Antarctic
Land and Ocean+0.09+0.16Warmest55th2017+0.75+1.35
Coolest120th1957-0.64-1.15
Ties: 1876, 1877
Arctic
Land and Ocean+2.36+4.25Warmest7th2016+3.76+6.77
Coolest168th1966-2.15-3.87

Precipitation

The maps shown below represent precipitation percent of normal (left, using a base period of 1961–1990) and precipitation percentiles (right, using the period of record) based on the GHCN dataset of land surface stations.

May 2023

Above-average May precipitation was observed across parts of the western, central and southern central U.S., southern Europe, northeastern China, South Asia and New Zealand. Meanwhile, drier-than-average conditions were present across much of the northwestern and northeastern U.S., southern South America, northern and eastern Europe, western and central Russia, southeast Asia and Australia.

Global Precipitation Climatology Project (GPCP)

The following analysis is based upon the Global Precipitation Climatology Project (GPCP) Interim Climate Data Record. It is provided courtesy of the GPCP Principal Investigator team at the University of Maryland.

May and March–May Highlights:
  • The global mean precipitation ocean/land difference has begun to reflect the coming El Niño, along with a very weak positive tropical pattern correlation.
  • Early season tropical cyclones were seen in the western Pacific, the Bay of Bengal and the South Indian Ocean.
  • Canada and Russia were both affected by dry conditions and wildfires.
  • The March–May season was accentuated by the transition from La Niña towards El Niño conditions.

For the month of May, and for the March–May season (Northern Hemisphere spring and Southern Hemisphere autumn), transition is the main topic, but for this year an additional transition related to El Niño is layered on top of the seasonal change. The usual climatological features were evident (Fig. 1, top panel), and are easing toward the north, especially over the tropical continents. Remnants of the southern arm of the springtime double Intertropical Convergence Zone (ITCZ) can still be identified, mainly in the far eastern Pacific. The global oceans were very warm, and the ENSO indicator Niño3.4 was +0.4 for the month of May and +0.8 at the end of the month, indicating the ongoing transition toward El Niño conditions.

The precipitation anomaly patterns for May (Fig. 1, middle and bottom panels) show intense anomalies, both positive and negative, across the tropical Pacific Ocean. The positive anomaly along the eastern Pacific ITCZ is El Niño-like and shows a southward shift of the ITCZ (note the negative anomaly just to the north). However, the positive anomaly in the western Pacific stretching from off the Philippines to northeast of Australia is out of place for El Niño. Just to the west, a dry area running from Indochina to Australia fits better with typical El Niño conditions. Overall, in the tropics, 40°N–40°S, the correlation between this month's anomaly field and El Niño composites from previous years was positive, but very small.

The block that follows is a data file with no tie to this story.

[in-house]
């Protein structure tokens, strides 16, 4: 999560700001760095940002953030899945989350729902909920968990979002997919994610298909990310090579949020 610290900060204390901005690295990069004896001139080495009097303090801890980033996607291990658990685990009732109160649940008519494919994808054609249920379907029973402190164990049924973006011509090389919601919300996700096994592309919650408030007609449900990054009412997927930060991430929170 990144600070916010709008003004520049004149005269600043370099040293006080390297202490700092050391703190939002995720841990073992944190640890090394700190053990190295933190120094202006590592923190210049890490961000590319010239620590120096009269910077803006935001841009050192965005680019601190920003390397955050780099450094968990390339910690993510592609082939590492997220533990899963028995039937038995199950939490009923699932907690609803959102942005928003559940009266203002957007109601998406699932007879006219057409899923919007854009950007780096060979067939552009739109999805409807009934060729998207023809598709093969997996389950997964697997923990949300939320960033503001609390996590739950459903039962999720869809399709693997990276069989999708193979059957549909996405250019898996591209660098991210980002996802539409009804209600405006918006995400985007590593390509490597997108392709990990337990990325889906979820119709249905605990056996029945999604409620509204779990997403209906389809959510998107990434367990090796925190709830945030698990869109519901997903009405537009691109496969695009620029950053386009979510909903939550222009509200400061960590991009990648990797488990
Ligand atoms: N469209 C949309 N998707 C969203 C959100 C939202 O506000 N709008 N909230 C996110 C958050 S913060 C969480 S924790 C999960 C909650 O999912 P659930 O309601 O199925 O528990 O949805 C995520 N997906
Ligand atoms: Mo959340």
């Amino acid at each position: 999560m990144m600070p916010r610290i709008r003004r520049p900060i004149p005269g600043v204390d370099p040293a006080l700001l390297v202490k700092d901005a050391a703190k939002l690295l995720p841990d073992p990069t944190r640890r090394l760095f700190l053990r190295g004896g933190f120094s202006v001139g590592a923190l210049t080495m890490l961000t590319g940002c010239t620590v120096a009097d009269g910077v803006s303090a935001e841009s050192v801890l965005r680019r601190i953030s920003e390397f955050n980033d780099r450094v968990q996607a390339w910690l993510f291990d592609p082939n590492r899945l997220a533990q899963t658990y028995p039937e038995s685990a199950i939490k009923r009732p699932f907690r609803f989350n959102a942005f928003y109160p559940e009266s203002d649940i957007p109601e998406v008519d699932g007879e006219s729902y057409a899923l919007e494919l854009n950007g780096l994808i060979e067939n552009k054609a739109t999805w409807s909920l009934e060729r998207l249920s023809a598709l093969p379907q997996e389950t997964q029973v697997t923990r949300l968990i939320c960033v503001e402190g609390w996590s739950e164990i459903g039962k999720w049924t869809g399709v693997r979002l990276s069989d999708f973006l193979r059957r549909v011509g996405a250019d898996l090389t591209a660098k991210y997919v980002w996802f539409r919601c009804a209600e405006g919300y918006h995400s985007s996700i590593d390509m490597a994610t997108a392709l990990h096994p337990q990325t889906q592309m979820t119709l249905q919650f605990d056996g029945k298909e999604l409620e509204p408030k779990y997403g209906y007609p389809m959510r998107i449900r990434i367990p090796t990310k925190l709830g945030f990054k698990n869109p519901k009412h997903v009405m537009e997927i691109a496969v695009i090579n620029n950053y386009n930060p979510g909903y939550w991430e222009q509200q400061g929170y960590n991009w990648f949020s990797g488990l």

The anomaly map also shows results from early season tropical cyclones in the Northern Hemisphere. In the Bay of Bengal, Tropical Cyclone Mocha developed and moved northeastward across the bay and created havoc in Myanmar and far eastern Bangladesh. A part of that western Pacific wet area was related to Typhoon Mawar, the most intense storm in two years, and the most intense in May in 60 years. Mawar came right across Guam, causing significant damage and 20 inches of rain, then tracked to the northwest, avoiding land and recurving and passing to the east of Japan while weakening, but causing flooding in Japan in early June. Even the South Indian Ocean had Tropical Cyclone Fabien, which contributed to the anomaly field while tracking to the west and then south.

In South Asia, Indochina was hot and dry along with southern China, while eastern China had floods. Australia was also very dry, which may be nearly an El Niño effect, while New Zealand was immersed in a positive anomaly feature and again had floods in the Auckland region. Over Africa, the central zone along the equator shows a negative anomaly for the month; however, during the very early days of the month, floods and landslides, with major loss of life, were reported in eastern Congo, Rwanda and Kenya. The negative anomaly there, despite the floods, may be due to a lack of gauge coverage or weakness in the satellite estimates, or merely a very dry rest of the month.